‘No. Don’t be stupid.’ His tone forbade any response.

  In his long silence, sleep crept up on me, seeping into every part of my body. It was that engulfing demand the body makes, one that knows no refusal.

  ‘Fitz. Fitz? Look at me. What do you see?’

  I prised my eyelids open and looked at him. I thought I knew what he needed to hear. ‘I see my friend. My oldest, dearest friend. No matter what guise you wear.’

  ‘And you see me clearly?’

  Something in his voice made me lift my head. I blinked blearily and stared at him. After a time, he swam into focus. ‘Yes.’

  He let out his pent breath. ‘Good. Because when I touched you, I felt something happen, something more than I expected. I reached for you, to call you back, for I feared you were vanishing into the Skill-current. But when I touched you, it wasn’t as if I touched someone else. It was like folding my hands together. As if your blood suddenly ran through my veins. Fitz, I can see the shape of you, there in your chair. I fear I may have taken something from you.’

  ‘Oh. Good. I’m glad.’ I closed my eyes, too weary for surprise. Too exhausted for fear. I thought of that other day, long ago, when I had drawn him back from death and pushed him into his own body again. In that moment, as I had left the body I had repaired for him, as we had passed one another before resuming our own flesh again, I’d felt the same. A sense of oneness. Of completion. I recalled it but was too weary to put it into words.

  I put my head down on the table and slept.

  I floated. I had been part of something immense, but now I was torn loose. Broken away from the great purpose that had used me as a conduit. Useless.
Again. Voices blowing in the distance.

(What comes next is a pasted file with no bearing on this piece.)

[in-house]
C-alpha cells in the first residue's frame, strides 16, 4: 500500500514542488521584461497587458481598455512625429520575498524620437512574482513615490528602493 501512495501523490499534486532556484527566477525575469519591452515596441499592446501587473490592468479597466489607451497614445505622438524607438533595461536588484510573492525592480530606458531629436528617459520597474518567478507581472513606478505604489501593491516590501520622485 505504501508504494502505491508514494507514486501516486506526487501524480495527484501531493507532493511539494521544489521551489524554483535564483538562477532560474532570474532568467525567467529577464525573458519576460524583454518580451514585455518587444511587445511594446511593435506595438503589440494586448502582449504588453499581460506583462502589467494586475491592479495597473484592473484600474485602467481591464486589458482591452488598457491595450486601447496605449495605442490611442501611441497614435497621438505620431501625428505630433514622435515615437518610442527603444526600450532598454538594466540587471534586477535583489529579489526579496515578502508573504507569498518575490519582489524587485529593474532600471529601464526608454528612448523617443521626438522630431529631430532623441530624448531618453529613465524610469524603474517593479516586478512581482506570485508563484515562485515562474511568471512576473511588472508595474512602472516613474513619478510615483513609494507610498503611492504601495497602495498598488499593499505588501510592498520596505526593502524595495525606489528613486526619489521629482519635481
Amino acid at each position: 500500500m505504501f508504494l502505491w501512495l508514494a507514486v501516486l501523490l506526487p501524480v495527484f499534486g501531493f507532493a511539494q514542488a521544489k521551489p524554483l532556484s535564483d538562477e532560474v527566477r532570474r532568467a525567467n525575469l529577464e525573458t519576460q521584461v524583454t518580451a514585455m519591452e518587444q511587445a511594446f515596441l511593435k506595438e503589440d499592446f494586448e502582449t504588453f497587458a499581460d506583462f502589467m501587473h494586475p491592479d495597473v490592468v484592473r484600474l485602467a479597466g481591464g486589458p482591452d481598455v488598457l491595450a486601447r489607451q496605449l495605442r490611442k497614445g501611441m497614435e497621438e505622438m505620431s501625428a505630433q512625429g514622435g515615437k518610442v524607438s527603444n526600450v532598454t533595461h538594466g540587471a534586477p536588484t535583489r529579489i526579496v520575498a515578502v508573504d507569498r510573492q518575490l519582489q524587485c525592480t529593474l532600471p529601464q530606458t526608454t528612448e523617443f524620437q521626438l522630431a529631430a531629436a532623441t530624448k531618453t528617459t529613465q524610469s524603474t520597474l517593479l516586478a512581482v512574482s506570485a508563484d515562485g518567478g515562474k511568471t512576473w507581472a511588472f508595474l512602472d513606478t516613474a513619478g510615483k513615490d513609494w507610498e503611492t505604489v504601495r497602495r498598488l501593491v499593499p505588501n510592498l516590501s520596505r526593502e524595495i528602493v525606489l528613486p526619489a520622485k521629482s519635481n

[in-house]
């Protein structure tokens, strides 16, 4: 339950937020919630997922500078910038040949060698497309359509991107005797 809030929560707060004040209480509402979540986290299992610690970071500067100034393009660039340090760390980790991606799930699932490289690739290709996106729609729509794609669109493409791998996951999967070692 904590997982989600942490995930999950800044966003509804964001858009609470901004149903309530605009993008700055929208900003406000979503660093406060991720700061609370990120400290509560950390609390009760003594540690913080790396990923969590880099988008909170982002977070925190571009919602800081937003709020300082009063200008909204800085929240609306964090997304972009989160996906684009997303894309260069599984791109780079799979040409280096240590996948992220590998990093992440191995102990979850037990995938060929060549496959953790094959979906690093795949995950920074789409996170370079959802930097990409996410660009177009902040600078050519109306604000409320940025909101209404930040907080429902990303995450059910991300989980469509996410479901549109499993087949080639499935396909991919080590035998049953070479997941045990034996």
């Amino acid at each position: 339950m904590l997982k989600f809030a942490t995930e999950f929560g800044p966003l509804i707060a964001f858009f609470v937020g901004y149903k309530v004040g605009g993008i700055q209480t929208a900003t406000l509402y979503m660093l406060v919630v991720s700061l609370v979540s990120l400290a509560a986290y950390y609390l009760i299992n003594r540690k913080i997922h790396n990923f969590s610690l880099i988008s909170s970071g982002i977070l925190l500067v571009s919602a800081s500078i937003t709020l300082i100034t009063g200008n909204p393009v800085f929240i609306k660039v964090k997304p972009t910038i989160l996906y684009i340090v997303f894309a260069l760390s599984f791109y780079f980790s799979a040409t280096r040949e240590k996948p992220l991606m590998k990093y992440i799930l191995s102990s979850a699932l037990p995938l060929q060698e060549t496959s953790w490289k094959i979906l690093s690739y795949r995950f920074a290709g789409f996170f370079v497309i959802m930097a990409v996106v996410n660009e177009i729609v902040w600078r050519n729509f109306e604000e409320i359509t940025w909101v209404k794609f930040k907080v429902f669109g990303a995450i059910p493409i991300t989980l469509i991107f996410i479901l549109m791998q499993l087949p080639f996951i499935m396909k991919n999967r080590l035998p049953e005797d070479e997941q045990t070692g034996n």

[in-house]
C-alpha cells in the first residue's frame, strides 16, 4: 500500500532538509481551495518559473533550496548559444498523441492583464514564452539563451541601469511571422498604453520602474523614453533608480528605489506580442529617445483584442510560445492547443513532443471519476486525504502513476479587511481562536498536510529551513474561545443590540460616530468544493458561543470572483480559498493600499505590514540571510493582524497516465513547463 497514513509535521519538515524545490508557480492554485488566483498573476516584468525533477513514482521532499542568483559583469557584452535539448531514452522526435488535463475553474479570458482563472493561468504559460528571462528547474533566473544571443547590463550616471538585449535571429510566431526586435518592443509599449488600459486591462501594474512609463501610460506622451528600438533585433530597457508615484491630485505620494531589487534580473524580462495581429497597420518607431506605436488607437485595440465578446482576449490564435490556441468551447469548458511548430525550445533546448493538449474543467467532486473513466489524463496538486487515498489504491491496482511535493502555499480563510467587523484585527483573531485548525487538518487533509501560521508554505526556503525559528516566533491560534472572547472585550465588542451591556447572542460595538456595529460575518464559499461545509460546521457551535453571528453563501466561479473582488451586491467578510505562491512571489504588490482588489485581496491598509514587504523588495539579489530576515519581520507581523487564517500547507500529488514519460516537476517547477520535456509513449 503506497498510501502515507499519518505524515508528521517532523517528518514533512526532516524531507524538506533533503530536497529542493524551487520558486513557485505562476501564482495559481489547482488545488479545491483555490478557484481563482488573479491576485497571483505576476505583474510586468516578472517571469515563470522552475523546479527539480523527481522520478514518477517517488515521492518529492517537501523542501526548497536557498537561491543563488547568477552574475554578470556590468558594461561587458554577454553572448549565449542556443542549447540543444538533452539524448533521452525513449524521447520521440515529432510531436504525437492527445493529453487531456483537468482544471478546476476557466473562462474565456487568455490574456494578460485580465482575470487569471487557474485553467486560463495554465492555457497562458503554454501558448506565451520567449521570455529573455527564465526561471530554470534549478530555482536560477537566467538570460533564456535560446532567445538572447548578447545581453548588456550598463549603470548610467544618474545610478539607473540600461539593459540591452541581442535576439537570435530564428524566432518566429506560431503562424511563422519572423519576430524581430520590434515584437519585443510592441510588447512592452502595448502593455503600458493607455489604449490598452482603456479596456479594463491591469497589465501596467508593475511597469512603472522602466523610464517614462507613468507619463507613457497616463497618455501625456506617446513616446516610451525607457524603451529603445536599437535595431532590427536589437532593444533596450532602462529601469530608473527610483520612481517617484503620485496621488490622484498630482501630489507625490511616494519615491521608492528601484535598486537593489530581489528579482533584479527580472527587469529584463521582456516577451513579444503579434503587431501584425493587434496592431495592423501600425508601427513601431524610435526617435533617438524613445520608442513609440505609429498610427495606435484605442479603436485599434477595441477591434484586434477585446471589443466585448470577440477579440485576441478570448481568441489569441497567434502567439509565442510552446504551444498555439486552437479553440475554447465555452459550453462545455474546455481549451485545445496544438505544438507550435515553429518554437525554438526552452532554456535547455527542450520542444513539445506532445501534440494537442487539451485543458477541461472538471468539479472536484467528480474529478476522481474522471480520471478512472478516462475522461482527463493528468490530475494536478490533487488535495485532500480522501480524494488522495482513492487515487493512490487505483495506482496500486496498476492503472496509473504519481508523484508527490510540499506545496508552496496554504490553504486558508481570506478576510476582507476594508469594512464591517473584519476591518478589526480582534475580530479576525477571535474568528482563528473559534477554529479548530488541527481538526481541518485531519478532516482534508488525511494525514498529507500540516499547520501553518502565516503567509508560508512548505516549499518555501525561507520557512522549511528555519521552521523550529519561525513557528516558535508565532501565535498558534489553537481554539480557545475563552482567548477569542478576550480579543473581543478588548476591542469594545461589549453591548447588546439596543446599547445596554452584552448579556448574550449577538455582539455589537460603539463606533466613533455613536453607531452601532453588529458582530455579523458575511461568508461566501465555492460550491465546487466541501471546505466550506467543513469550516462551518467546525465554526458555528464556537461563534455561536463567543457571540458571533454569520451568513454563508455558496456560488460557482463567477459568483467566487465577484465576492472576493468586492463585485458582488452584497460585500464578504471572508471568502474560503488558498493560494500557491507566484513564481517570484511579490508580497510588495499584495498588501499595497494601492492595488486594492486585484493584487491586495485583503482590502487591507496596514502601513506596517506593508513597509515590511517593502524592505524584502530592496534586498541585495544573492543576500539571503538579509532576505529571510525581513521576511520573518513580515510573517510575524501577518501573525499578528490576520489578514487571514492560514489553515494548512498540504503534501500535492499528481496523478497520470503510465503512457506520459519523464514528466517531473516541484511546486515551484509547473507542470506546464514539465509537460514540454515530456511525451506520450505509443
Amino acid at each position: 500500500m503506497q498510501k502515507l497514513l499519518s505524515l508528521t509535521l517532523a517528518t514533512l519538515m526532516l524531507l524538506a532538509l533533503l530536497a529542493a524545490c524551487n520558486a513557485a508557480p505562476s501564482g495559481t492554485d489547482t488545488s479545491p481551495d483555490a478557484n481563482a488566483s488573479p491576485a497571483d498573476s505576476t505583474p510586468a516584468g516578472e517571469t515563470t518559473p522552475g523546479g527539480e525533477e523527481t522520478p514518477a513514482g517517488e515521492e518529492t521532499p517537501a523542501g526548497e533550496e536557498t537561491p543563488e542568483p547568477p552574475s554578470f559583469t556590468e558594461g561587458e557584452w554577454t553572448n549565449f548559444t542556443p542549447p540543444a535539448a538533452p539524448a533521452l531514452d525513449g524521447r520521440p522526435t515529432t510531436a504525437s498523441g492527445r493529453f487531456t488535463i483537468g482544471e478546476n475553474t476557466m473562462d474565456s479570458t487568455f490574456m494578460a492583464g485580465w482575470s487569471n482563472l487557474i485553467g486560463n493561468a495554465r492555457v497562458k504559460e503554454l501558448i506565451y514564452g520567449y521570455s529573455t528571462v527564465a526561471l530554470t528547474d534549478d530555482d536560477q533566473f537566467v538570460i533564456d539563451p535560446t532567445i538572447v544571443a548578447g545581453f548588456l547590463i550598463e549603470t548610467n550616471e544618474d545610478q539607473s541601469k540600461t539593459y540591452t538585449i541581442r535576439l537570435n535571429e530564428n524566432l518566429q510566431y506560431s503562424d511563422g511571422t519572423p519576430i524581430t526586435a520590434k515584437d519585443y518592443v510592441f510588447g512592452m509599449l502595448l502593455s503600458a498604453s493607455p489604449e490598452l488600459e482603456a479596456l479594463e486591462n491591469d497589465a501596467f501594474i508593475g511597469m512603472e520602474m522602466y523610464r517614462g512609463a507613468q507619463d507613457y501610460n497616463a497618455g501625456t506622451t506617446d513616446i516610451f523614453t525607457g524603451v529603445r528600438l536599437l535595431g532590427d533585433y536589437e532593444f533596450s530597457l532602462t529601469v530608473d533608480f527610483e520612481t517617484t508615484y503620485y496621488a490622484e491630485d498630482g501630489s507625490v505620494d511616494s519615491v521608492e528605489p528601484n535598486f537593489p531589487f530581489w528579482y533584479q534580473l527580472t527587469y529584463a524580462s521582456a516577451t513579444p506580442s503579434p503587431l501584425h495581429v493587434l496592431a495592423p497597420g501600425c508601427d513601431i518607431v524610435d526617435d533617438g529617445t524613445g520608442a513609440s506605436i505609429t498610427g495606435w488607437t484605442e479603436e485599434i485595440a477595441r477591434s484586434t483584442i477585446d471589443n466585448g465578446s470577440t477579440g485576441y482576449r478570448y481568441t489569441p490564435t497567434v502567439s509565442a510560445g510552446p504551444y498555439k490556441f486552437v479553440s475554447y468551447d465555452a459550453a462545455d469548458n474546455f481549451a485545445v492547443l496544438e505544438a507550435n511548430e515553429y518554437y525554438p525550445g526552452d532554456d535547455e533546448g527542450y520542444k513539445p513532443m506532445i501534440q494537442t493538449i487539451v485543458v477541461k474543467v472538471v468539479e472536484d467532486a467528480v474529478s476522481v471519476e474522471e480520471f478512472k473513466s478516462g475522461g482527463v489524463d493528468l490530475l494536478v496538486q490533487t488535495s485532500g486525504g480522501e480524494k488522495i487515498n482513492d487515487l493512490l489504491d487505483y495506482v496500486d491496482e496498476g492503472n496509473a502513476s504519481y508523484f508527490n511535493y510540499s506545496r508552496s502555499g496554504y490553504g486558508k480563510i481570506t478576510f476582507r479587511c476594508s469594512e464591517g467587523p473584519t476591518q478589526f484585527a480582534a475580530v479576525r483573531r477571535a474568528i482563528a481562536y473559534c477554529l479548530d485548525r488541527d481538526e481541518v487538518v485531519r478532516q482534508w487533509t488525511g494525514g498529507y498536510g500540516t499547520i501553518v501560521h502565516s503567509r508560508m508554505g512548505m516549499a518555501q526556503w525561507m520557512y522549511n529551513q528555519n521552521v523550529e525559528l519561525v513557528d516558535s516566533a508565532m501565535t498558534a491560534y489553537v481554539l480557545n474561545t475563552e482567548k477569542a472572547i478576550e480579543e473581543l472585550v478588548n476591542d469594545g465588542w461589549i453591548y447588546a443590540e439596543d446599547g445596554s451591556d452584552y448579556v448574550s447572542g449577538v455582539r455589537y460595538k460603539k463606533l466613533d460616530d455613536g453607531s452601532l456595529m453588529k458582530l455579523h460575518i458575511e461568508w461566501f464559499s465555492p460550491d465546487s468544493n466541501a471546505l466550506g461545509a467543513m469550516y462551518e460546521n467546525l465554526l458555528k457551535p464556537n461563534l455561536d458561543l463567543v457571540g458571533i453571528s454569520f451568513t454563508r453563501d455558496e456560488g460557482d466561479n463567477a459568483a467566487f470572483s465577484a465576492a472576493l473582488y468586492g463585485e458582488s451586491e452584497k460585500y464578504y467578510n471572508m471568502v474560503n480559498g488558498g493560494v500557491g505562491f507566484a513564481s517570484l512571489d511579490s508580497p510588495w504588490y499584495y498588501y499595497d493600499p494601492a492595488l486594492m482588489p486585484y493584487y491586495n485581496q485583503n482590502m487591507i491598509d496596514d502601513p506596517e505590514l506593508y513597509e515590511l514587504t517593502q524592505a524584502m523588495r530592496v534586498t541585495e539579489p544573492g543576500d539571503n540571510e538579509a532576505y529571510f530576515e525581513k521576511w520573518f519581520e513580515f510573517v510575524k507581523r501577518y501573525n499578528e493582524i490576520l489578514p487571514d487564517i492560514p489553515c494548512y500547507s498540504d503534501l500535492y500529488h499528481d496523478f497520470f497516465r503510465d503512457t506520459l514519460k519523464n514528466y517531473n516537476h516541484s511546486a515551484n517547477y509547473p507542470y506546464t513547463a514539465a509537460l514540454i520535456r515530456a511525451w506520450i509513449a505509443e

‘I used to have nightmares about him. Once I wet my bed.’

  A boy gave a half-laugh. ‘Him? Why?’

  ‘Because of the first time I met him. I was just a child, really. A child given what seemed like a harmless task. To leave a gift for a baby.’ He cleared his throat. ‘He caught me in Bee’s room. Cornered me like a rat. He must have known I was coming, though I can’t guess how. He was suddenly there with a knife at my throat.’

  Breathless silence. ‘Then what?’

  ‘He forced me to strip down to my skin. I know now that he was intent on completely disarming me. He took everything I’d carried. Little knives, poisons, wax to copy keys. All the things I’d been so proud to have, all the little tools for what my father wanted me to become. He took them and I stood naked and shivering while he stared at me. Deciding what to do with me.’

  ‘You thought he’d kill you? Tom Badgerlock?’

  ‘I knew who he was. Rosemary had told me. And she’d told me that he was far more dangerous than I could imagine, in more ways. Witted. And that there had always been rumours that he had … appetites.’

  ‘I don’t understand.’

  A pause. ‘That he might desire boys as much as he liked women.’

  A dead silence. Then a lad laughed. ‘Him? Not him. There was only one for him. Lady Molly. It was always a joke among the servants at Withywoods.’ He laughed again and then gasped, ‘“Knock twice,” the kitchen maids would giggle. “And then wait and knock again. Never go in until one of them invites you. You never know where they will be going at one another.” The men of the estate were proud of him. “That old stud hasn’t lost his fire,” they’d say. “In his study. In the gardens. Out in the orchards.”’